Temloki’s leathery wings rippled in the blustery breeze, rousing him momentarily from his slumber. The journey from Avanaux had been long and arduous, and the sword grew more burdensome with each passing mile. His strength would not last forever, he knew, but it would suffice until he reached his destination. The Scarf. He quivered with excitement in his half-sleep. At last, he would be with his kinfolk.
He’d nested alone these past three hundred years, ever since that dire day Ka-Varla had failed to return from the hunt. He’d woken with her screams echoing through his dreams and immediately left the lair to search for his mate. Temloki tracked her to the marshlands outside the city of Crodal. There, amongst the white water lilies, he discovered Ka-Varla near death. She lay on her side, pierced by a score of arrows, with thick black blood oozing from her belly, swollen with the nymphlet she’d carried these last eighteen months. She lifted her head and keened as he approached. Temloki dripped water into her mouth and brought her fresh meat until she could no longer swallow. Her breathing became weaker and more labored, and finally, it ceased with a sigh. He remained with her until long after she’d grown cold.
Temloki grieved many months for the loss of his mate. She’d been with him near a century, the mother of four nymphlets, all of them dead at the hands of the wingless ones. Each night before they slept, they relived the joy of the chase and the kill, and shared their bewilderment over the endless wars between the six kingdoms of Erlach.
Ka-Varla and Temloki were the last of their kind on the northern continent, and after his mate’s passing, Temloki lived in solitude, emerging from his cave only to hunt, his sorrow and hurt souring to anger and hate. The rage festered inside him day by day until all thoughts but those of revenge fled his mind. He brought terror to the wingless ones, the Erlachi, demanding they give him their children, their mates, as they had taken his. His revenge knew no limit. Many of his victims he swallowed whole to satisfy his hunger, but others he tore apart slowly for the pleasure of watching them die. His appearance at the gates of any city created hysteria amongst the population and earned him his epithet, Riv-Amok, ‘bringer of death.’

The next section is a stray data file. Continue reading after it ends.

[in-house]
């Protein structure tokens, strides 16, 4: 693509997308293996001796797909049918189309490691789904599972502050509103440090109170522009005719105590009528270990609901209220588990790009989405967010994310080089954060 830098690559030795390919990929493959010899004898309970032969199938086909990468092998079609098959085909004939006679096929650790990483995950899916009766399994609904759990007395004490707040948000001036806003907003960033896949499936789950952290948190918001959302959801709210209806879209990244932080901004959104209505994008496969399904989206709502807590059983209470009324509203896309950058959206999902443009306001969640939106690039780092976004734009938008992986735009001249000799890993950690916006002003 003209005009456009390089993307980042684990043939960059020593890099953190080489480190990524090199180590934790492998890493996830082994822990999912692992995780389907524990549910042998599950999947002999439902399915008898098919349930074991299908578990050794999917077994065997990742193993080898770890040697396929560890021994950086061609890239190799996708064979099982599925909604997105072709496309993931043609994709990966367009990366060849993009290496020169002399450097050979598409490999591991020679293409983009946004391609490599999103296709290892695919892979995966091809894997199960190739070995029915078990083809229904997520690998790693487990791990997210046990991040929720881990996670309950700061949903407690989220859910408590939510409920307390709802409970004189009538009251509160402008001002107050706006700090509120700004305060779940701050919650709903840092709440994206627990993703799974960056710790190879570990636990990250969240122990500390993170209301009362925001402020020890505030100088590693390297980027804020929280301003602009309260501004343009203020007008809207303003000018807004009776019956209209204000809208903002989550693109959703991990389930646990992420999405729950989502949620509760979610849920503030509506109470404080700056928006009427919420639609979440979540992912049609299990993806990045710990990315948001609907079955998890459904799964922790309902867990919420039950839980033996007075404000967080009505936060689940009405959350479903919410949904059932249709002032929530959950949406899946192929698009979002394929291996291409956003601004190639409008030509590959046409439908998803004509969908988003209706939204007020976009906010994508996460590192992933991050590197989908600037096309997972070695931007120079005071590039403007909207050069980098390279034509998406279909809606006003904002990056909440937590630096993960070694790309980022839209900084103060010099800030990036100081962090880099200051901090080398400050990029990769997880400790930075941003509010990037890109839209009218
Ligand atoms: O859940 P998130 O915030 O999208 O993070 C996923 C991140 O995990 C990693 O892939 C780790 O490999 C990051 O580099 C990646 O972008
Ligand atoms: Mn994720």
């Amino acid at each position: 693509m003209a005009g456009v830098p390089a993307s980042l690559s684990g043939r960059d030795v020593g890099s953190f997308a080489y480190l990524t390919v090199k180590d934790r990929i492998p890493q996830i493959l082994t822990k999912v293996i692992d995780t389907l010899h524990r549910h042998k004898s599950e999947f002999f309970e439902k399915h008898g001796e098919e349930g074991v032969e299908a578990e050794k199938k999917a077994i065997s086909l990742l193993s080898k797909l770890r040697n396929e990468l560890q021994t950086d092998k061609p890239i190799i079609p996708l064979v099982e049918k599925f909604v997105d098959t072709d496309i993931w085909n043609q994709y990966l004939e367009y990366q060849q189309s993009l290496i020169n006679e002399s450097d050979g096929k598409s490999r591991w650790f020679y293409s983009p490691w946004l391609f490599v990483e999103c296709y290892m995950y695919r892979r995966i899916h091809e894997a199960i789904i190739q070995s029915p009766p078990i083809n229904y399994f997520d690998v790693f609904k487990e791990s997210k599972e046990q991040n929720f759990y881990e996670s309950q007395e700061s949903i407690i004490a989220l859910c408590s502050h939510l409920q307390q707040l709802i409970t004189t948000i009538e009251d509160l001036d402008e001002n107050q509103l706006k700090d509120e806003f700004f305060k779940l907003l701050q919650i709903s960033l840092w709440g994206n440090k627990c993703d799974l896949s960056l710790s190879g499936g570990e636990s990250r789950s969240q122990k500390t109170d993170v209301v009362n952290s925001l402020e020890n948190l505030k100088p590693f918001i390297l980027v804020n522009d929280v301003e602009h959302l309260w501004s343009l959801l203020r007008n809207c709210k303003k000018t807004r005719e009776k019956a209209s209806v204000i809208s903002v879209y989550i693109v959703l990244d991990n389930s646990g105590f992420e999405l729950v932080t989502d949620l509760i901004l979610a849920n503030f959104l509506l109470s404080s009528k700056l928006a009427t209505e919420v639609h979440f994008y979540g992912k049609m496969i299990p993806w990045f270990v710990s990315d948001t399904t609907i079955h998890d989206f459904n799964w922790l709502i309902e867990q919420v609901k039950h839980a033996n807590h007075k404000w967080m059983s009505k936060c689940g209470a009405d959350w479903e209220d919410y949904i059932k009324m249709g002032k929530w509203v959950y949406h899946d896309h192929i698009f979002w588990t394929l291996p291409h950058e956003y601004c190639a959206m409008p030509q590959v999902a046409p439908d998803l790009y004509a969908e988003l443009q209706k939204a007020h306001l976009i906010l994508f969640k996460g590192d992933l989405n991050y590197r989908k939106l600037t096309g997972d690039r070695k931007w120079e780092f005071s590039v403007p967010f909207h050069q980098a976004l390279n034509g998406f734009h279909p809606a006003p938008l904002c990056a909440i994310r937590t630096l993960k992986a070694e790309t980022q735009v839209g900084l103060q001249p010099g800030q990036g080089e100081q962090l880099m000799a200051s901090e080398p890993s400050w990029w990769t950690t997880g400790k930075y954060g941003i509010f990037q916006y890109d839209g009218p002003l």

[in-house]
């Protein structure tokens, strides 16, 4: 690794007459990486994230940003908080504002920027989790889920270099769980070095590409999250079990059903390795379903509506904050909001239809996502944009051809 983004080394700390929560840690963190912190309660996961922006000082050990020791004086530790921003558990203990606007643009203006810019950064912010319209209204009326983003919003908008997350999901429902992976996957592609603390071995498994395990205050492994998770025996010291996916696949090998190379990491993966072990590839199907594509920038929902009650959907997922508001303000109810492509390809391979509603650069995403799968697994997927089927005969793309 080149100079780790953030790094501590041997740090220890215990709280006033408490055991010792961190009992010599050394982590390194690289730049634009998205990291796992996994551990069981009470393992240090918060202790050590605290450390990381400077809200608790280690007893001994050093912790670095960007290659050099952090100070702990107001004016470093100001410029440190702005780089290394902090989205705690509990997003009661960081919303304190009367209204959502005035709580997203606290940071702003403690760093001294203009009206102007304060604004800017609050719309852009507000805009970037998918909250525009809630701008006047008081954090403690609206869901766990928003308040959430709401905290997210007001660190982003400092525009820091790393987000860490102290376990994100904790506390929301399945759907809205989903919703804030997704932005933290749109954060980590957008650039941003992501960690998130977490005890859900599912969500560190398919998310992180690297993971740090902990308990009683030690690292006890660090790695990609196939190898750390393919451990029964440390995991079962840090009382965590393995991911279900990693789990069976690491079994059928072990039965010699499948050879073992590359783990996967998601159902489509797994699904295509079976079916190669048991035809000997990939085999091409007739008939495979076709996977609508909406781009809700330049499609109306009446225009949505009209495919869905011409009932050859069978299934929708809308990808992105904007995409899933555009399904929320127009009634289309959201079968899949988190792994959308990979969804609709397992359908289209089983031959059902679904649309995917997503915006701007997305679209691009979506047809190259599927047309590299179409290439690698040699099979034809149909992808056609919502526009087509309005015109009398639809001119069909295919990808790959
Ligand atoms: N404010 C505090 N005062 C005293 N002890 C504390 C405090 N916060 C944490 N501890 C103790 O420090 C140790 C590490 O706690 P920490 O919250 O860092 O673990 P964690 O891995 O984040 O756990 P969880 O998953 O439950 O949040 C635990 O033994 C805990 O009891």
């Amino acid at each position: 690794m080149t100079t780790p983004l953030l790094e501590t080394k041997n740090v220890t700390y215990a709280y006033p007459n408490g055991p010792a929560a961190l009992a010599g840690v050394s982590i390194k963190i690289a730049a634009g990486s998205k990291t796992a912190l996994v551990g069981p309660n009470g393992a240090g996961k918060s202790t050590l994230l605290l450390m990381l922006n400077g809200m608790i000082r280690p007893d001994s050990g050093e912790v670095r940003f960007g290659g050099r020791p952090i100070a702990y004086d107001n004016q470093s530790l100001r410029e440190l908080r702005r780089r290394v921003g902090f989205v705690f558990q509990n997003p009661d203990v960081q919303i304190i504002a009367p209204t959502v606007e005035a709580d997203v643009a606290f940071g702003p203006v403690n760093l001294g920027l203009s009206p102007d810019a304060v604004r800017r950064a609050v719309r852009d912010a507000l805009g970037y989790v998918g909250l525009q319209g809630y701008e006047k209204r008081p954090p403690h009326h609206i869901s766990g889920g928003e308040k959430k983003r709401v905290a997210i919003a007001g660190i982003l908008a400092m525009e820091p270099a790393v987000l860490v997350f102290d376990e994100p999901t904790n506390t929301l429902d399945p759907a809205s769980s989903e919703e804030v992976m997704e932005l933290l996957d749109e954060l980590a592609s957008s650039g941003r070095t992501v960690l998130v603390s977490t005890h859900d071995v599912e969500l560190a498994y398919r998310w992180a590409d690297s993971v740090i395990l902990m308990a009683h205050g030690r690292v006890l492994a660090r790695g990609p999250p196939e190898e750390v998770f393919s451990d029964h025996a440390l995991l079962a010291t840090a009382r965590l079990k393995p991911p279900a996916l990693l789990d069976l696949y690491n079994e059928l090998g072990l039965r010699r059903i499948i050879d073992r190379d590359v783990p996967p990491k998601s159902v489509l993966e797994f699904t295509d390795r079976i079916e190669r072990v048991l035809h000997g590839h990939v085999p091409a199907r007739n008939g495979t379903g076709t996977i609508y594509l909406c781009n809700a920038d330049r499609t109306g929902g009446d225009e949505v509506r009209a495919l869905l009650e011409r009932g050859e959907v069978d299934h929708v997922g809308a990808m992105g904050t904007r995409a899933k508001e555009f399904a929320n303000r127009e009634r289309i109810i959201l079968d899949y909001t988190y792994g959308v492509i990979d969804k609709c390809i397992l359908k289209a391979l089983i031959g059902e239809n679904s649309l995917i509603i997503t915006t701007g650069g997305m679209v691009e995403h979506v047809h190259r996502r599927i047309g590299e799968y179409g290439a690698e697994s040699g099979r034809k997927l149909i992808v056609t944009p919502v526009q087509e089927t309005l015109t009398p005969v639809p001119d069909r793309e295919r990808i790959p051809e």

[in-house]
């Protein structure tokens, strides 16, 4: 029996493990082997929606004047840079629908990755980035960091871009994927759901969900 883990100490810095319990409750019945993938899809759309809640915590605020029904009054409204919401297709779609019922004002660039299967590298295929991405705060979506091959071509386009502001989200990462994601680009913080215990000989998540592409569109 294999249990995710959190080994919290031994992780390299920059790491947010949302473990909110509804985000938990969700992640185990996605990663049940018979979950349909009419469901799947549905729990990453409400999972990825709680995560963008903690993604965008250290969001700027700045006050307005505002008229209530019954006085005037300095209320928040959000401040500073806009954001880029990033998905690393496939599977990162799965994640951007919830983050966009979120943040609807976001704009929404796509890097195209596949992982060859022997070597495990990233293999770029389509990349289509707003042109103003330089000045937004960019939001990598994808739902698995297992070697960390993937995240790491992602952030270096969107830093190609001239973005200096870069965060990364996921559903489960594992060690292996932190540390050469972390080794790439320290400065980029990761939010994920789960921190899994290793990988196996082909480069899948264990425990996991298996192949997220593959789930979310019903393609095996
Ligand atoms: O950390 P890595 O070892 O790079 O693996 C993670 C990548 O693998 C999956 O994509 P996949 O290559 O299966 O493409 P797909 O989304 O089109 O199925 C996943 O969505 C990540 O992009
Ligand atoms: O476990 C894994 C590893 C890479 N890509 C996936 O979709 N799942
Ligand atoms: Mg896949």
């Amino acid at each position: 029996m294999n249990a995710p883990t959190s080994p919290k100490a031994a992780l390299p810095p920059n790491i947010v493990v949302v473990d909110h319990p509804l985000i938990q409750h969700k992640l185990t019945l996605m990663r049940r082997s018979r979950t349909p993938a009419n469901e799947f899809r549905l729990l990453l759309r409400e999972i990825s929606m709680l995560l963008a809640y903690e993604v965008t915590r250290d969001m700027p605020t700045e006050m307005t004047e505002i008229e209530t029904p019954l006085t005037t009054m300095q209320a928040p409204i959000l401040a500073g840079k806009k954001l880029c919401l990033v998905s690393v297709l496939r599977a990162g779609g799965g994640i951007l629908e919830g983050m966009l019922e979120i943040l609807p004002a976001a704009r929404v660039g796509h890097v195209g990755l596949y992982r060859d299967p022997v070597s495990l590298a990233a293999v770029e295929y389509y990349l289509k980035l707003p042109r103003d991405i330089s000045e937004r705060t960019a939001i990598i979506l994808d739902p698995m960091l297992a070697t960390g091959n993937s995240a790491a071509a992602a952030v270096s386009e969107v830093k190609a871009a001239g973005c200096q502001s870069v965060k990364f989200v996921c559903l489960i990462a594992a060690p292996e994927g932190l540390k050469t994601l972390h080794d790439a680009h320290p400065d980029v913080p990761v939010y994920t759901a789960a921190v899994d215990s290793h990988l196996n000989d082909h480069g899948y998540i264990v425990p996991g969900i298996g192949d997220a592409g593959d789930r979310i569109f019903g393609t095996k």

And in two hundred years he had never heard another voice until the warrior from the stars whispered in his mind. At first, he thought he dreamed again of Ka-Varla, then with mounting excitement, he hoped the whisperer might perhaps be one of his own, miraculously come from a far country to seek him out. But hope turned to bitterness when he realized the stranger was nothing but a wingless warrior. He sought her out, but her will was strong, and she evaded him. In the end, he devoured two of her companions before the White One commanded him to leave and take the sword to the Scarf.
In the first days of his journey, he fancied he’d heard the weapon murmur to him, urging him forward with promises of great treasures, but he laughed at it. Nothing created by the hand of a wingless one could hold sway over him.
Temloki grasped the sword more firmly in his talons and coasted lower, cocking his head to survey his new home: a hot and steamy place with salt-encrusted white rock cracked and broken into a million pieces by rivulets of seawater, and seemingly devoid of life. There was nothing for him here. He groaned, but beat his massive wings and flew on.
The sun sank beneath the sea, and the planet Prosperine’s two orange-dusted moons rose high. The aurora unfolded like a curtain, and the sky was blanketed with pulsating sheets of emerald, ruby, and turquoise. A thin ribbon of gold rippled slowly across the heavens and sank beneath the horizon. Temloki cared naught for this natural beauty and fastened his eyes on the land below.
Gradually the terrain changed. Occasional patches of lichen and algae joined together, and the salted crust gave way to rushes and ferns and then to swamps infested with biting insects and creeping plants. Bushes and scrubby trees emerged, growing taller by consuming their own branches, leaf litter, and the occasional dead animal. The land rose in places, forming hillocks and ridges in the otherwise flat vastness.
A flicker of light caught his eye, and Temloki turned towards it, his heart suddenly aflame.
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